Credit demand rises 16%, fails to excite bankers

While RBI data shows banks' loan portfolios swelling, bankers remain cautious and hope to improve loan recoveries

GN Bureau | August 22, 2013

Rising interest rates, declining loan recoveries and a sluggish economy have failed to affect the demand for loans as bank credit saw a 16.6-percent rise on a year-on-year basis, according to the Reserve Bank of India.

The outstanding loan portfolio of banks rose from Rs 47,001.09 billion in August 2012 to Rs 54,790.52 billion this year, as per data released by the apex bank on Wednesday. The growth in demand is being attributed to the fact that other forms of borrowings have become dearer.

This comes as a sigh of relief for banks, most of which have been posting negative growth owing to the ailing economy and the tightening of monetary policy by RBI.

“If one is to compare year-on-year demand, there is an increase. Credit demand from small sectors and individuals has been consistent and the demand coming from the priority sector is generally high during this season,” said Arun Tiwari, executive director of Allahabad Bank.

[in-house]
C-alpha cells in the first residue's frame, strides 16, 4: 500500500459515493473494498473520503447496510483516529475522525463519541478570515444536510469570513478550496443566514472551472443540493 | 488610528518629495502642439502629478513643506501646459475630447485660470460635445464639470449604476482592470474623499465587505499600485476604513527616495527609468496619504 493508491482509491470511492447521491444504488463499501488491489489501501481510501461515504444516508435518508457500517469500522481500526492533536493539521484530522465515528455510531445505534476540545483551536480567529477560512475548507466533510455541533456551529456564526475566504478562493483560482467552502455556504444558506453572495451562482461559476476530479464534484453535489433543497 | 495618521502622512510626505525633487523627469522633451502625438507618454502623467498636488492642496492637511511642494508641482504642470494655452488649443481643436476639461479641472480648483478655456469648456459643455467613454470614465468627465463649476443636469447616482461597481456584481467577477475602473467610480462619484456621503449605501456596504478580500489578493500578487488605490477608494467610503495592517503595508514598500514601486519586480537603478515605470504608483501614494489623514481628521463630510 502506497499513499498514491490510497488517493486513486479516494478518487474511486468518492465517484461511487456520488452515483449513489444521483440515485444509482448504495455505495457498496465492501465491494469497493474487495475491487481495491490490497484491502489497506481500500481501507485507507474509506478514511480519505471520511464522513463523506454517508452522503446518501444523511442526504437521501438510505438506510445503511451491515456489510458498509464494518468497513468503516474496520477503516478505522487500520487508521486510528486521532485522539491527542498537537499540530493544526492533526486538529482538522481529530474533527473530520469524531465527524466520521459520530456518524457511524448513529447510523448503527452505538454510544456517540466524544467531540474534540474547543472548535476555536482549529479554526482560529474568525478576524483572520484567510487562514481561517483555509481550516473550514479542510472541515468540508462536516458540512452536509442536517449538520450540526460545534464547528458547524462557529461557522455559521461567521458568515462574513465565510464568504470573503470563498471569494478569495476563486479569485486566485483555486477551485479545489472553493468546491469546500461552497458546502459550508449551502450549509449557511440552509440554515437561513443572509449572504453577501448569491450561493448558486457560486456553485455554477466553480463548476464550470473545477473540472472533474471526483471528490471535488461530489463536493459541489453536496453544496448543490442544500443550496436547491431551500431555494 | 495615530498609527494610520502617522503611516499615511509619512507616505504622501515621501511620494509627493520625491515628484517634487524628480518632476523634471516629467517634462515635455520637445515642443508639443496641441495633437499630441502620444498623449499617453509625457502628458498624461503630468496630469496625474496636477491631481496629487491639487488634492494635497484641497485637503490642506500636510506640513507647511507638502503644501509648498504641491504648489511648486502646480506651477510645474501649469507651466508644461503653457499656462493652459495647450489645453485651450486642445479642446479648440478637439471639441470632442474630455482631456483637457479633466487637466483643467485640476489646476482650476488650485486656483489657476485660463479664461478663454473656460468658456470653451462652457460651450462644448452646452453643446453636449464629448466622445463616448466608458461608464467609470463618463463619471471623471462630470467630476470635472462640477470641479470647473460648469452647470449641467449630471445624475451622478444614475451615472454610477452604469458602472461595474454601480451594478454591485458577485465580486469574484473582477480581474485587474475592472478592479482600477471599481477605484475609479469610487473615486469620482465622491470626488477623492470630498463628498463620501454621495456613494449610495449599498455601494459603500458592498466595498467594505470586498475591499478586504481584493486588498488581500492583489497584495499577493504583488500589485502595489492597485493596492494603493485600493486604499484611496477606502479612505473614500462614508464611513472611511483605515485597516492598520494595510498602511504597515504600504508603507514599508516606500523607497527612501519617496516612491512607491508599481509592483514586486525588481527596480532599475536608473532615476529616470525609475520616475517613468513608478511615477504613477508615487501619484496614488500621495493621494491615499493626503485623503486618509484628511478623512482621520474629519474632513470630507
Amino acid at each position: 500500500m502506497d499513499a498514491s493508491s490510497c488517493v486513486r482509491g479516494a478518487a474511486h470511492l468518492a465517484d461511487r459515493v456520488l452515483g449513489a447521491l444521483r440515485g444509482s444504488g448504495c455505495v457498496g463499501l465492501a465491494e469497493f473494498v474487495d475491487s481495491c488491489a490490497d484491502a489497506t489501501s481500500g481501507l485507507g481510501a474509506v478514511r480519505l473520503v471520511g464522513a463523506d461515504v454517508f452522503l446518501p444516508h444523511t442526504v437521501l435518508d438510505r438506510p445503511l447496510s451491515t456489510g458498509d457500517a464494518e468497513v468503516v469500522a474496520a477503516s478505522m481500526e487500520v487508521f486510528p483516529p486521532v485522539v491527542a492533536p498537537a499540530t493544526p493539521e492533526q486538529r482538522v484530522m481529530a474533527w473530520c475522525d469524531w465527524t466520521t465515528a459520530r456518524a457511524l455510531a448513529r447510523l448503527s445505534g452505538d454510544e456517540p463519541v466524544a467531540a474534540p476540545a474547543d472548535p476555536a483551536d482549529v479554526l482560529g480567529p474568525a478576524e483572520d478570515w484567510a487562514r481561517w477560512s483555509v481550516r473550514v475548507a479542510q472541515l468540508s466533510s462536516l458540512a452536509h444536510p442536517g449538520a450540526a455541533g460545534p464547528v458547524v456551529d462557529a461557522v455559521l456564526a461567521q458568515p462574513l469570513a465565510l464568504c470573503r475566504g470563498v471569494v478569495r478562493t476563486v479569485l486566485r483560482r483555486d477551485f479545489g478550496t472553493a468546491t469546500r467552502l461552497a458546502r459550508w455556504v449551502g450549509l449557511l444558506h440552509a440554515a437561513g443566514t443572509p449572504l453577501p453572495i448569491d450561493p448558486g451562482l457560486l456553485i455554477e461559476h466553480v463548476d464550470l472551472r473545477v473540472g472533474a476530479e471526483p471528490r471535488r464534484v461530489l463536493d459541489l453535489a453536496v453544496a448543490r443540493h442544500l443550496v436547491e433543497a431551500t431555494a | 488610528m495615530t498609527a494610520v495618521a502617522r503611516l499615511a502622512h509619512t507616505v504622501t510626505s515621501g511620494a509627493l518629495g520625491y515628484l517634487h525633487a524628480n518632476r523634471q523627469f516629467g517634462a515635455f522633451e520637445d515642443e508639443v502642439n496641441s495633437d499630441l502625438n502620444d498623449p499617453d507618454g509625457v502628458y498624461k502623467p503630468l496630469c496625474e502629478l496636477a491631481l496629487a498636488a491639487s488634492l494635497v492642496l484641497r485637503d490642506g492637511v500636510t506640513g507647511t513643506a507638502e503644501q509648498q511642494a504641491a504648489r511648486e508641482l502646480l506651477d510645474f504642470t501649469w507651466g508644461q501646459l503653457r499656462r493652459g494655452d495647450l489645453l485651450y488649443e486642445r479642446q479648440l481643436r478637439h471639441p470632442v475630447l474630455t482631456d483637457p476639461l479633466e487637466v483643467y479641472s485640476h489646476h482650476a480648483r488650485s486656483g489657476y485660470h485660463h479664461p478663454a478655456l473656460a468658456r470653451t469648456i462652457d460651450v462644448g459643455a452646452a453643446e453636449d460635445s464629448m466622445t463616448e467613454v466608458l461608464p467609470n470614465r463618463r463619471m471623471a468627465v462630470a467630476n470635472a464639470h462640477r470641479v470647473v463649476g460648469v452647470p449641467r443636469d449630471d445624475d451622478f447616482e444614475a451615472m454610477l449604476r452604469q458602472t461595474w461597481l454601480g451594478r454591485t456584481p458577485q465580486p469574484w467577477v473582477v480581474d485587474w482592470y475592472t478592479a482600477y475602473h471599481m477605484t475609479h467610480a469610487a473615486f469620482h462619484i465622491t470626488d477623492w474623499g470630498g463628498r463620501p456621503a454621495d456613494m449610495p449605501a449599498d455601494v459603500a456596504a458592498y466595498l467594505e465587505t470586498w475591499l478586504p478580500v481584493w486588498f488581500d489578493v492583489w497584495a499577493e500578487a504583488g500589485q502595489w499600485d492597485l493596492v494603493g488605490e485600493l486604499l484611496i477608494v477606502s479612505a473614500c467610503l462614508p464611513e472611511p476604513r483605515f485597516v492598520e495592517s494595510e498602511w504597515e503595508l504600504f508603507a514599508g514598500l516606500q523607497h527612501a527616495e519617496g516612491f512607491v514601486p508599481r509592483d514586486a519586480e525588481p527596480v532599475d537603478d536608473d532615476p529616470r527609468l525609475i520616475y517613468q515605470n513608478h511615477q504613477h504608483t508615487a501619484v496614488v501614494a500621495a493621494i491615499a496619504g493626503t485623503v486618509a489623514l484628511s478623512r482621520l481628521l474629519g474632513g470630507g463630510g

However, Tiwari pointed out, one needs to be prudent while analysing credit demand. “It is important to understand that as far as bank credit is concerned, one should make quarterly comparisons to get a realistic idea,” he said. “Loan portfolios of most banks have shrunk in the first quarter this year (compared to the last quarter of 2012). Credit demand from corporate houses has slowed and in many sectors it has just frozen.

“The situation will continue to remain grim till corporate projects don’t get clearances and the economy is not revived.”

In addition, the issue of non-performing loans needs to be addressed at the earliest, Deepak Narang, executive director of United Bank of India, said. “The finance ministry has taken up the issue of NPAs with utmost seriousness and banks have also undertaken a variety of measures to ensure better recovery of loans. Solving the NPA problem is our priority right now,” he said.

So is there a possibility of reduction in interest rates any time soon? “Looking at the present state of affairs, reducing the interest rates would hurt our financials further. It will only worsen our situation,” Narang said.



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